A 1989 Sunbird GT Turbo convertible, shown in a monochromatic paint scheme, gets revised rear-view mirrors and a redesigned rear end. Headlights are off and in the closed position, only parking lights and fogs used.
This image shows the new for 88 rear styling, which seems to elongate the car and modernize the whole vehicle aesthetically, I am hard-pressed to think of another car that improved so dramatically by simply changing the back third of the car.
1990 Turbo GT, Pontiac updates the front end after a considerable run of the old design dating back to 1986. The car retains the semi-hidden headlight look but now they fold back under the hood instead of popping up like the older design. This configuration was quite attractive, the car gets the Pontiac emblem back up front instead of the text that occupied that space in the previous years, it also allowed the company to share more parts with the cars stablemate the Cavalier, since the folding headlight assembly could fit in where Cavailier's standard headlights did.
The GT in 1990 looses the wheel flares and instead gets a flared, more sculpted lower molding. This serves to give the car a coke bottle shape that was common in many historical Pontiac designs. New 15 inch wheels are standard on GT.
The GTs Turbocharged 4 cyl. engine looks great new in shiny red paint. This engine produced 140 hp, allowing it to turn in competitive performance figures.
This closeup of the GT fascia shows the folding panels in the off position, the lights show behind them. The GT has standard foglights while the SE shares this front but the foglights are deleted. In later years Pontiac would drop the Turbo to trade for the 3.1l V6 and the car would get a monochrome paint over the black accents.
In 1988 Pontiac updated the interior sharing similarities to the Grand Prix interior, with buttons for headlights and wiper controls located in reachable locations from the steering wheel.
In the above photos we can compare the Sunbird GT to its sheetmetal sibling the Chevy Cavalier in its highest trim the Z24. Moving beyond the stigma of "badge engineering" or "cookie cutter design" GM was commendably able to give these cars unique personalities.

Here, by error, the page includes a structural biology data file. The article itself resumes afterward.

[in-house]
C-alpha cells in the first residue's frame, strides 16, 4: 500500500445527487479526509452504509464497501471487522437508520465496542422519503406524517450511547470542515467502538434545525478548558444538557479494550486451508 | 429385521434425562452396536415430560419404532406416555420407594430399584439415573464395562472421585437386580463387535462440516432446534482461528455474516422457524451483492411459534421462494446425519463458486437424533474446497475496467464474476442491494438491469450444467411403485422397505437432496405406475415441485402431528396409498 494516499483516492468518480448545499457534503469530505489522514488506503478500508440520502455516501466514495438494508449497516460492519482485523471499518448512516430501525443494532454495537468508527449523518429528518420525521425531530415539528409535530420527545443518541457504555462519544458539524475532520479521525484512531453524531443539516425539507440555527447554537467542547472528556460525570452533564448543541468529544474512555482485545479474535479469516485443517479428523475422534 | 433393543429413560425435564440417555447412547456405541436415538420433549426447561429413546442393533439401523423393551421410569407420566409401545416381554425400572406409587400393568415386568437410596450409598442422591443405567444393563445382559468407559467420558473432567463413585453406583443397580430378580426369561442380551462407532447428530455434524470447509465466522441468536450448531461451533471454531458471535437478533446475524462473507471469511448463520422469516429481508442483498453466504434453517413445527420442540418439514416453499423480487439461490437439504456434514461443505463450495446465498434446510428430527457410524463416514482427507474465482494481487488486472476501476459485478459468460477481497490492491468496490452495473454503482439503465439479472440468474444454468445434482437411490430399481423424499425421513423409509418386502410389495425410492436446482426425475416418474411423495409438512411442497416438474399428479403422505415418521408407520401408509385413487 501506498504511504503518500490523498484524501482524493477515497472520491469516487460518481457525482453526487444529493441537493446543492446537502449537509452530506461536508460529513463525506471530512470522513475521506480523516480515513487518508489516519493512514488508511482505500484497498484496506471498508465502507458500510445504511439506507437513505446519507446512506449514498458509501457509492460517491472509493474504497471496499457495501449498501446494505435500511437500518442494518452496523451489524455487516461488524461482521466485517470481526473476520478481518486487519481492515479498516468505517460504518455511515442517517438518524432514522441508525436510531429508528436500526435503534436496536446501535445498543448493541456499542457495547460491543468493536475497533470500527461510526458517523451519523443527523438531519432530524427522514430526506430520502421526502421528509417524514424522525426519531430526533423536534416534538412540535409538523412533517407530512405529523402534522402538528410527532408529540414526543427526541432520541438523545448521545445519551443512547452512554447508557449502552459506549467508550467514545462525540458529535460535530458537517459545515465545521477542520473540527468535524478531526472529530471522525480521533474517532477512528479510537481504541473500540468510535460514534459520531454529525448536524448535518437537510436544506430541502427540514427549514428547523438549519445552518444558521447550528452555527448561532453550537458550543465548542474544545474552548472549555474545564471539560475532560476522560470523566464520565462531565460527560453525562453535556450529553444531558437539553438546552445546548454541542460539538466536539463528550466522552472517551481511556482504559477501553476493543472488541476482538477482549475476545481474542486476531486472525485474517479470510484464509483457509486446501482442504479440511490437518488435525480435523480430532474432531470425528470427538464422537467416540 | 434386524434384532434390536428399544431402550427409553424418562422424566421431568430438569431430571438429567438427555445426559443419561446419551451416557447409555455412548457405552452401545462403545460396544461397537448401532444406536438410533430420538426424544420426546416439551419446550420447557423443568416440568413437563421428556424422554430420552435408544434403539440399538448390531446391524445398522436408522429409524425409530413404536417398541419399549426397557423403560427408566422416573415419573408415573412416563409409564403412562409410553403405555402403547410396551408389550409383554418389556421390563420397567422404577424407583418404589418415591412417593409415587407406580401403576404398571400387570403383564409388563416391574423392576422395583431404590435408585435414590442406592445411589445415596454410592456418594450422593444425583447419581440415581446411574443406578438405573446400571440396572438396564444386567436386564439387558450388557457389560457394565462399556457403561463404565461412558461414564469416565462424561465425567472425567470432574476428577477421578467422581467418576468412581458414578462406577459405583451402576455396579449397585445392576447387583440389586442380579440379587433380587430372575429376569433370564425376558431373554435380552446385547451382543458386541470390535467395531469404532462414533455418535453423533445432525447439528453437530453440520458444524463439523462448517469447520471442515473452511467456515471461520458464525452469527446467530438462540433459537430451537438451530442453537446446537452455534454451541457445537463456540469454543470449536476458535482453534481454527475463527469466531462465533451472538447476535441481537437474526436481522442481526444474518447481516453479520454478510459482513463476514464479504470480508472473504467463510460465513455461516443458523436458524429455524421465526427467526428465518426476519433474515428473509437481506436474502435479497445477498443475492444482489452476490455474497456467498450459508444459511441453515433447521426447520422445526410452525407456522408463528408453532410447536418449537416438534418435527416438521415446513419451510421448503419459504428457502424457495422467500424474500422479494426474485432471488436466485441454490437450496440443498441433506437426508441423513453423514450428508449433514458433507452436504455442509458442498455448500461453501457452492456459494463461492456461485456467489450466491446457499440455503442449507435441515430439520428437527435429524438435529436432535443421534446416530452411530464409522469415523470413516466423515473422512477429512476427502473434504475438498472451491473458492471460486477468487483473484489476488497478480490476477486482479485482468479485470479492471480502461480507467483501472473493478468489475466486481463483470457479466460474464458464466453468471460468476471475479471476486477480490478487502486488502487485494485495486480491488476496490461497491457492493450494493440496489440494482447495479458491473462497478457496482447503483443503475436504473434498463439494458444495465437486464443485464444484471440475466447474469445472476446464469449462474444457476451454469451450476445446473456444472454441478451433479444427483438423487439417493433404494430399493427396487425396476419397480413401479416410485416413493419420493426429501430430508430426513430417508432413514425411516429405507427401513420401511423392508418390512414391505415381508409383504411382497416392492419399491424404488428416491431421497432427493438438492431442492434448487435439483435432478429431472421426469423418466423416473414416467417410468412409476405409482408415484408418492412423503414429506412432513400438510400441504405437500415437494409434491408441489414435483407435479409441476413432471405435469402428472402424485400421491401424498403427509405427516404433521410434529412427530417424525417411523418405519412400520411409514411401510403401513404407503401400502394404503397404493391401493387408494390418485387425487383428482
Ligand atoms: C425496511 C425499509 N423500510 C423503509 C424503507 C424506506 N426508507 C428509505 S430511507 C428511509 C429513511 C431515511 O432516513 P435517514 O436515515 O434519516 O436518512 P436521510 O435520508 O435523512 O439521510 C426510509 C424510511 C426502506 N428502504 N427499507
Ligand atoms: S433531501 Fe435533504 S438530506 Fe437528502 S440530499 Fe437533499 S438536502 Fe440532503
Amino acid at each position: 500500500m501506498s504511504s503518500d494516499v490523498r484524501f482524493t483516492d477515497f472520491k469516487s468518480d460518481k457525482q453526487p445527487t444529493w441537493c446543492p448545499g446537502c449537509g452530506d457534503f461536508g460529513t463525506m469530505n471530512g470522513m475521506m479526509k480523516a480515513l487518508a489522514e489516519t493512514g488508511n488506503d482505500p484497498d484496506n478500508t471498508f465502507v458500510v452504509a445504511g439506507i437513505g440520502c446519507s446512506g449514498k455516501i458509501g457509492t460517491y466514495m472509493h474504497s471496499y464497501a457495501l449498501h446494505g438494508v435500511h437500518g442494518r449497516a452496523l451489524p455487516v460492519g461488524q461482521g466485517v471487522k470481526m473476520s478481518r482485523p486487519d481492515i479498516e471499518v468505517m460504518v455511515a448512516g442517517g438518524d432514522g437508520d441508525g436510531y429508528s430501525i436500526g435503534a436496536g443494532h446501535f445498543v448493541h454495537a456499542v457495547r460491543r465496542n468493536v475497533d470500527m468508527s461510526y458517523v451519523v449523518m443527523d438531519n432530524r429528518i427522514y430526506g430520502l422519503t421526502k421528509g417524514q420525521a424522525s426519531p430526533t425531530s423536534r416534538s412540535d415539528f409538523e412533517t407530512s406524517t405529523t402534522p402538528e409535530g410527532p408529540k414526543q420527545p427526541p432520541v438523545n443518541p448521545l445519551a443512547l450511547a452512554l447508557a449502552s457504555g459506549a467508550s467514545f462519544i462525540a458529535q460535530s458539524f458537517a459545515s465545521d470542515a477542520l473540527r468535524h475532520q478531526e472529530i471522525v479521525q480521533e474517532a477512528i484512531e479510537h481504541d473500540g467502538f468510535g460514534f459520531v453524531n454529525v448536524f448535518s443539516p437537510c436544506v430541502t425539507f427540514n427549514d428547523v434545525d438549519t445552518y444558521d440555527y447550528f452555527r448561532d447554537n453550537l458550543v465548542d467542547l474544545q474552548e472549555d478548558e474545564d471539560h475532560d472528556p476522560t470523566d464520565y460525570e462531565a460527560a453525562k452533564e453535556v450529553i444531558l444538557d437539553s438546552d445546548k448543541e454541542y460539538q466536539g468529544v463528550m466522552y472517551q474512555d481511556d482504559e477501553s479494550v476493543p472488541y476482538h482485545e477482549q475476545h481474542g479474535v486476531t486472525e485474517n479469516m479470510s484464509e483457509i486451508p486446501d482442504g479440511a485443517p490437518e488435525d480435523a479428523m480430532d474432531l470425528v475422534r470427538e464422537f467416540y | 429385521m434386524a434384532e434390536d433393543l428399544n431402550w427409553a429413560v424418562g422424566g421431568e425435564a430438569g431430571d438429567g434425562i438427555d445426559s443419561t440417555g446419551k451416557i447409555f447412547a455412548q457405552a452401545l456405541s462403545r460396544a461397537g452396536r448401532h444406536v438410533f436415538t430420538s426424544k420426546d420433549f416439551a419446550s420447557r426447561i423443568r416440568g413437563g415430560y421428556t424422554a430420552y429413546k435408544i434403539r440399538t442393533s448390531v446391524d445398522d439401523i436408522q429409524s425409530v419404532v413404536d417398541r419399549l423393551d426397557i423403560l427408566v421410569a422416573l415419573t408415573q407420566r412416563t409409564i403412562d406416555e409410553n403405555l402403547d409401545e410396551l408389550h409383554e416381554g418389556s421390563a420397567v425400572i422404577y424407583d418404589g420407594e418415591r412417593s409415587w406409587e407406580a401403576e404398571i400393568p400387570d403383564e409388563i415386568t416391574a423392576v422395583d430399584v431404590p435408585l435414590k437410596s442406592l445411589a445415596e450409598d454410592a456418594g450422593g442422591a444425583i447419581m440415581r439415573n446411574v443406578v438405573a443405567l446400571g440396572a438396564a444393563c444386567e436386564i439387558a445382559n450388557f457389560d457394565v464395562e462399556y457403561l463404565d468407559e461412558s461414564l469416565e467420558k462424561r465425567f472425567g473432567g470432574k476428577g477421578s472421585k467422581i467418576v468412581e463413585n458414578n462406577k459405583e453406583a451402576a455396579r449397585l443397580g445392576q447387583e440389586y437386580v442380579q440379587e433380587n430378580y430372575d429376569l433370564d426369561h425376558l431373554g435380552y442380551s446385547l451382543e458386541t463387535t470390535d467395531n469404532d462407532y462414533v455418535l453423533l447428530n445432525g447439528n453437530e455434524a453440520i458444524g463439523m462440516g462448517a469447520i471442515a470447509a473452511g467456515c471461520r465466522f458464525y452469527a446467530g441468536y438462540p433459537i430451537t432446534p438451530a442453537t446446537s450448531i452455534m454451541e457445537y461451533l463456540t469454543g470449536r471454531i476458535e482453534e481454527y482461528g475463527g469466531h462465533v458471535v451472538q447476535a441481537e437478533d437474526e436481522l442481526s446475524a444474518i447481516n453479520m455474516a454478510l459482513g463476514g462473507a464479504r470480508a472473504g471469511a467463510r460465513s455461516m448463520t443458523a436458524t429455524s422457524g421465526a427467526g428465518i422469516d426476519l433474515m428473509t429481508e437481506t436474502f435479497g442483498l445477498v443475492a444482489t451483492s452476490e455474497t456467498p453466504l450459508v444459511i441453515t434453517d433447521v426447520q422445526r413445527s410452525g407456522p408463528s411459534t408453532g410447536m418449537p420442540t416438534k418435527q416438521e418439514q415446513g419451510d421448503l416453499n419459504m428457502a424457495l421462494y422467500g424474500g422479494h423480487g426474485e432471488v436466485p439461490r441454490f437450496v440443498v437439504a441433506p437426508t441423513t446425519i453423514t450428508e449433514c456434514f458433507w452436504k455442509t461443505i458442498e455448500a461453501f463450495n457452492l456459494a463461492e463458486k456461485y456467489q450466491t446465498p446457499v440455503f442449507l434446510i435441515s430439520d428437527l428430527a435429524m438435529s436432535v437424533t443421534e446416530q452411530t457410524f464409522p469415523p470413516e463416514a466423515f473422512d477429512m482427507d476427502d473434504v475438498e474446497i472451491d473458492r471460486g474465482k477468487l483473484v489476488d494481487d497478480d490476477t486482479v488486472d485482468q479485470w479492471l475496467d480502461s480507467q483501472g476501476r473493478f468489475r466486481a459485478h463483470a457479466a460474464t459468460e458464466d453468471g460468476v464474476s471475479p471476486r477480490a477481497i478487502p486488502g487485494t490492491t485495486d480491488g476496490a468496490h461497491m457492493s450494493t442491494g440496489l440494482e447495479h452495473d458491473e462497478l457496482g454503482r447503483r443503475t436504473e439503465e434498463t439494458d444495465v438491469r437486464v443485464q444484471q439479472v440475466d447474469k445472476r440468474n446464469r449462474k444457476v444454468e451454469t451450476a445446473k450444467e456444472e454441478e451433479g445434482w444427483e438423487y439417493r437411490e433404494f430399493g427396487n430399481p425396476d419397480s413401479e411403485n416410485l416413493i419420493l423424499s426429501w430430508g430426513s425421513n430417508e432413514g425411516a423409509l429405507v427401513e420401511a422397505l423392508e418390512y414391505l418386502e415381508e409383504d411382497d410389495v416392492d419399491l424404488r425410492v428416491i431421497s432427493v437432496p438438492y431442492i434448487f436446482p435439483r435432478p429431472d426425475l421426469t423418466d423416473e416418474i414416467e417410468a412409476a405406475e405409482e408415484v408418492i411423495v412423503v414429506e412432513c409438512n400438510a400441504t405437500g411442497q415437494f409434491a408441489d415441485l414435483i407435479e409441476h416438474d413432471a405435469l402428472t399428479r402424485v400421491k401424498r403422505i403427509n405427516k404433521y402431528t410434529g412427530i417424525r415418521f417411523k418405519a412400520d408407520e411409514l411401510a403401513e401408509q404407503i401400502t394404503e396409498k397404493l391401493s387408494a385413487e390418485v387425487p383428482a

In 1990 designers were hard at work preparing a concept for the next Sunbird. Initial designs like this one were very sporty.
Pontiac previews a concept for the next generation of Sunbird and suggests a new name may be in order with this "Sunfire" showcar.
Although meant to preview the next Sunbird, not much of this 1990 Sunfire concept made it to production. The exception would be the name, of course, and the rear which is very close to the 1994 Sunfire.
In 1994 this concept was shown at auto shows congruently with the reveal of the actual car. This Speedster was actually a heavily customized version of the production model.
In 1995 the Sunbird, which had been in service at core since 1982, is replaced with the all new Sunfire. These new models offer only 4 cylinder engines. GT shown above has 16 inch tri-spoke wheels and painted black roof.
Some very 90's ads for the Sunfire, first the Sedan, then the GT coupe.
The GT had expressive aero-skirt sculpting and dual exhaust outlets, an illuminated PONTIAC text on the rear would remind some of us of the 1988 Fiero.
Sunfire had a different C pillar design than Cavalier, looking a little more like the Monte Carlo at the time. The Cavalier instead had a sharp triangle shape that seemed to be an evolution from their previous models.
Sunfire interiors were comfortable and roomy in back for its size. Flowing design from dash to doors, scallop design to seats were pleasant, but the execution was too plasticky for alot of people's tastes. The first year offered available bright red and teal interiors, as well as a more subdued tan and white leather.
Sunfire convertibles had power tops with a unique one handed operation.
In 2003 the Sunfire was restyled again. It no longer had a sedan, convertible, or even a GT model. Just a sporty affordable coupe offering. Some options included power sunroof, manual transmission, and chrome 16 inch rims. The Sunfire is dropped from Pontiac's lineup in 2006. Later in response to dealership's cries for a small car to sell, Pontiac hastily offered a rebadged Cobalt. It was called the G5, and never had the same unique characteristics, styling, or charisma of Pontiac's original small car.